Called fluoroquinolones, these drugs include levofloxacin (Levaquin), ciprofloxacin (Cipro), ciprofloxacin extended-release tablets, moxifloxacin (Avelox), ofloxacin, gemifloxacin (Factive) and delafloxacin (Baxdela). There are more than 60 generic versions of fluoroquinolones.
"The use of fluoroquinolones has a place in the treatment of serious bacterial infections -- such as certain types of bacterial pneumonia -- where the benefits of these drugs outweigh the risks," Dr. Edward Cox, director of the FDA's Office of Antimicrobial Products, said in an agency news release.
What kinds of infections should not be treated with these antibiotics?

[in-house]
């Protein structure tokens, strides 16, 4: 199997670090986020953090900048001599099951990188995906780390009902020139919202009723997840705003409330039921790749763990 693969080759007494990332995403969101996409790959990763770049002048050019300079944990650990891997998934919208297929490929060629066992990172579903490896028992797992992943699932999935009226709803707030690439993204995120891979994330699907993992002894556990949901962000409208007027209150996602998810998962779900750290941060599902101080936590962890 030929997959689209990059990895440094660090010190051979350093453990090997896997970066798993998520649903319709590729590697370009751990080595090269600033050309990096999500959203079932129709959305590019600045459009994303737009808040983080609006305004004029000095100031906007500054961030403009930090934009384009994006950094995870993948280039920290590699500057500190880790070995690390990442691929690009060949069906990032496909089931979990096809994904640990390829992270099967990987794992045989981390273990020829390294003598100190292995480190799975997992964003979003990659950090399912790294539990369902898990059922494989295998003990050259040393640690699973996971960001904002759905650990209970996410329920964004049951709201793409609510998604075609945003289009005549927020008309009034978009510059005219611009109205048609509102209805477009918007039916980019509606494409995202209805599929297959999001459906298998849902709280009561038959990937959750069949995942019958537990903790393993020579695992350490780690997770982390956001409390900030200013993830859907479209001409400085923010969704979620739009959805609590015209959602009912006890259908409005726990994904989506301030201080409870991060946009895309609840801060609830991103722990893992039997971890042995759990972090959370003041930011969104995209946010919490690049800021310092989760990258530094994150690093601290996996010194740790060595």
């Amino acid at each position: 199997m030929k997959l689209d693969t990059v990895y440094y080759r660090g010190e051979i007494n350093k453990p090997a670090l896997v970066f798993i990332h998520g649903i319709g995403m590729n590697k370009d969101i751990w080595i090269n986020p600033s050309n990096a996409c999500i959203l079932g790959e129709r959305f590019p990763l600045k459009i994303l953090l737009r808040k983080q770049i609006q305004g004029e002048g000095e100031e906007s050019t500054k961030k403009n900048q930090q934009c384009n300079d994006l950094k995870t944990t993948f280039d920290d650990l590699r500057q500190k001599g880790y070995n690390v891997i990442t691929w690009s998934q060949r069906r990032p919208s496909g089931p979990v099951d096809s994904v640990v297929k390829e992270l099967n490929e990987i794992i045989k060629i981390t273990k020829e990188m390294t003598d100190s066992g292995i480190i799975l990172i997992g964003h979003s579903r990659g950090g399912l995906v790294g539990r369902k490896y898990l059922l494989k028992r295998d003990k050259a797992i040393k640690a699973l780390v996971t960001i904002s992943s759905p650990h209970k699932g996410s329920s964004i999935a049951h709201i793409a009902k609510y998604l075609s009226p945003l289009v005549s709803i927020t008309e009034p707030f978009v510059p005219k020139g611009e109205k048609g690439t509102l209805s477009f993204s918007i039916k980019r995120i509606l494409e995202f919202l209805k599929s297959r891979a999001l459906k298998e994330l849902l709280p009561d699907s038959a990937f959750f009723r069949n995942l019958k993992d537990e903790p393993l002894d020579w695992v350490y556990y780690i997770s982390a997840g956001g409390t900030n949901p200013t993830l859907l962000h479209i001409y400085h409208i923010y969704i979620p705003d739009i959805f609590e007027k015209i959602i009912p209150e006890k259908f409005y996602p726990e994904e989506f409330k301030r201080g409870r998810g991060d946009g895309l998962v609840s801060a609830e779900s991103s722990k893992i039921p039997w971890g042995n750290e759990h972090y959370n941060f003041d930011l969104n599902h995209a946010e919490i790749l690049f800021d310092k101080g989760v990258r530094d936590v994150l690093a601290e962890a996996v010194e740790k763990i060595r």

According to the agency, the risks generally outweigh the benefits of fluoroquinolone treatment for patients with acute sinusitis, acute or chronic bronchitis and uncomplicated urinary tract infections.
Fluoroquinolones already carried warnings about a number of neurological side effects, but those warnings differed by drug.
Fluoroquinolone labels must now list the blood sugar warning and all potential neurological side effects associated with this class of antibiotics -- such as attention problems, disorientation, agitation, nervousness, memory impairment and delirium.
The FDA said the decision to require stronger safety warnings came after a review of reports of side effects it had received, as well as case reports published in medical journals.
Fluoroquinolones also carry warnings about disabling and potentially permanent side effects involving tendons, muscles, joints, nerves and the central nervous system.
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